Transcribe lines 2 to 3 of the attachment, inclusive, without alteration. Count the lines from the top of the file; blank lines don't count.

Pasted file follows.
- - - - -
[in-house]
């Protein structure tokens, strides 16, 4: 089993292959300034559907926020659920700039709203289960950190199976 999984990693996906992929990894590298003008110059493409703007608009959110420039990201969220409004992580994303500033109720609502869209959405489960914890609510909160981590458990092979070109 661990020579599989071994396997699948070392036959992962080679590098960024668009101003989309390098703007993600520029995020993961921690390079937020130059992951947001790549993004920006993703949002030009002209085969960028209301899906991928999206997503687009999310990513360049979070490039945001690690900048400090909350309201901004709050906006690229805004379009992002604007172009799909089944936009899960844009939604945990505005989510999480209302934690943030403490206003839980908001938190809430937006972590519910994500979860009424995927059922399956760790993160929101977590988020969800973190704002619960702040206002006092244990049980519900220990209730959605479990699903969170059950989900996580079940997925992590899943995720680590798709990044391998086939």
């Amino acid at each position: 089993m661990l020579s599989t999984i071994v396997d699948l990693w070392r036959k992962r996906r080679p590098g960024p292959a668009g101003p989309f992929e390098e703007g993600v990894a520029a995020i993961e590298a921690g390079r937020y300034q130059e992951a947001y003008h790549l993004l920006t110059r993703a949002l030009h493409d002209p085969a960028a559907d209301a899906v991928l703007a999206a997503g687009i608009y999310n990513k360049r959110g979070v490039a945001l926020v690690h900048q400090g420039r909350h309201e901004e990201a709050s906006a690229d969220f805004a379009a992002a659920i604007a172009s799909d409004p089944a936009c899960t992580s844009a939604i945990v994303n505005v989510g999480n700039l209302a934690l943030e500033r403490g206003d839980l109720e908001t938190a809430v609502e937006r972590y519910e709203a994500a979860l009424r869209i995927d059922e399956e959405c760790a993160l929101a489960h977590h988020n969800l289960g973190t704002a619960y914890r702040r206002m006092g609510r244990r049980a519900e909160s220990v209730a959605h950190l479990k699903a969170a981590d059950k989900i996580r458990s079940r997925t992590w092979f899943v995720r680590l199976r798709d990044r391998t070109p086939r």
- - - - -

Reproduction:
């Protein structure tokens, strides 16, 4: 089993292959300034559907926020659920700039709203289960950190199976 999984990693996906992929990894590298003008110059493409703007608009959110420039990201969220409004992580994303500033109720609502869209959405489960914890609510909160981590458990092979070109 661990020579599989071994396997699948070392036959992962080679590098960024668009101003989309390098703007993600520029995020993961921690390079937020130059992951947001790549993004920006993703949002030009002209085969960028209301899906991928999206997503687009999310990513360049979070490039945001690690900048400090909350309201901004709050906006690229805004379009992002604007172009799909089944936009899960844009939604945990505005989510999480209302934690943030403490206003839980908001938190809430937006972590519910994500979860009424995927059922399956760790993160929101977590988020969800973190704002619960702040206002006092244990049980519900220990209730959605479990699903969170059950989900996580079940997925992590899943995720680590798709990044391998086939």
């Amino acid at each position: 089993m661990l020579s599989t999984i071994v396997d699948l990693w070392r036959k992962r996906r080679p590098g960024p292959a668009g101003p989309f992929e390098e703007g993600v990894a520029a995020i993961e590298a921690g390079r937020y300034q130059e992951a947001y003008h790549l993004l920006t110059r993703a949002l030009h493409d002209p085969a960028a559907d209301a899906v991928l703007a999206a997503g687009i608009y999310n990513k360049r959110g979070v490039a945001l926020v690690h900048q400090g420039r909350h309201e901004e990201a709050s906006a690229d969220f805004a379009a992002a659920i604007a172009s799909d409004p089944a936009c899960t992580s844009a939604i945990v994303n505005v989510g999480n700039l209302a934690l943030e500033r403490g206003d839980l109720e908001t938190a809430v609502e937006r972590y519910e709203a994500a979860l009424r869209i995927d059922e399956e959405c760790a993160l929101a489960h977590h988020n969800l289960g973190t704002a619960y914890r702040r206002m006092g609510r244990r049980a519900e909160s220990v209730a959605h950190l479990k699903a969170a981590d059950k989900i996580r458990s079940r997925t992590w092979f899943v995720r680590l199976r798709d990044r391998t070109p086939r």